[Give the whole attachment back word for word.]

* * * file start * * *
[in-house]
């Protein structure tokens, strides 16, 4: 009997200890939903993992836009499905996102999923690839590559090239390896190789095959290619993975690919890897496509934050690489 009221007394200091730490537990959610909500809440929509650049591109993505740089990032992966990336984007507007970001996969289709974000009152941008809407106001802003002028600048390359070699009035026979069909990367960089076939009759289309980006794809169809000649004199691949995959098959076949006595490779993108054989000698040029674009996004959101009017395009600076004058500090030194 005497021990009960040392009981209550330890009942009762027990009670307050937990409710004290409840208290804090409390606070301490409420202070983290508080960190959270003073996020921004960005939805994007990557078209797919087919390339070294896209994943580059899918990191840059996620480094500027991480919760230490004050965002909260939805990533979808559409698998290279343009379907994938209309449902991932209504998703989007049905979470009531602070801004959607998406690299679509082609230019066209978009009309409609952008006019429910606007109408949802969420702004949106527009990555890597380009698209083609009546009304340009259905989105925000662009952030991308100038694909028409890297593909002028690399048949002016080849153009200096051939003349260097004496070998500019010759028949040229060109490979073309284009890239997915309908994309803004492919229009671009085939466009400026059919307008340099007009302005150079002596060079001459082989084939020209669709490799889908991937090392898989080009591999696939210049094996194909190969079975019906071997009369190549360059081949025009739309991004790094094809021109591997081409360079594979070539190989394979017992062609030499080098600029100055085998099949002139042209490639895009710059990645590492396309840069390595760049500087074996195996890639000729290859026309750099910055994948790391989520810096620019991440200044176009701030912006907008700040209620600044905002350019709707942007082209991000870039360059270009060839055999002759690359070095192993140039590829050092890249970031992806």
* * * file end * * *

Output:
[in-house]
């Protein structure tokens, strides 16, 4: 009997200890939903993992836009499905996102999923690839590559090239390896190789095959290619993975690919890897496509934050690489 009221007394200091730490537990959610909500809440929509650049591109993505740089990032992966990336984007507007970001996969289709974000009152941008809407106001802003002028600048390359070699009035026979069909990367960089076939009759289309980006794809169809000649004199691949995959098959076949006595490779993108054989000698040029674009996004959101009017395009600076004058500090030194 005497021990009960040392009981209550330890009942009762027990009670307050937990409710004290409840208290804090409390606070301490409420202070983290508080960190959270003073996020921004960005939805994007990557078209797919087919390339070294896209994943580059899918990191840059996620480094500027991480919760230490004050965002909260939805990533979808559409698998290279343009379907994938209309449902991932209504998703989007049905979470009531602070801004959607998406690299679509082609230019066209978009009309409609952008006019429910606007109408949802969420702004949106527009990555890597380009698209083609009546009304340009259905989105925000662009952030991308100038694909028409890297593909002028690399048949002016080849153009200096051939003349260097004496070998500019010759028949040229060109490979073309284009890239997915309908994309803004492919229009671009085939466009400026059919307008340099007009302005150079002596060079001459082989084939020209669709490799889908991937090392898989080009591999696939210049094996194909190969079975019906071997009369190549360059081949025009739309991004790094094809021109591997081409360079594979070539190989394979017992062609030499080098600029100055085998099949002139042209490639895009710059990645590492396309840069390595760049500087074996195996890639000729290859026309750099910055994948790391989520810096620019991440200044176009701030912006907008700040209620600044905002350019709707942007082209991000870039360059270009060839055999002759690359070095192993140039590829050092890249970031992806």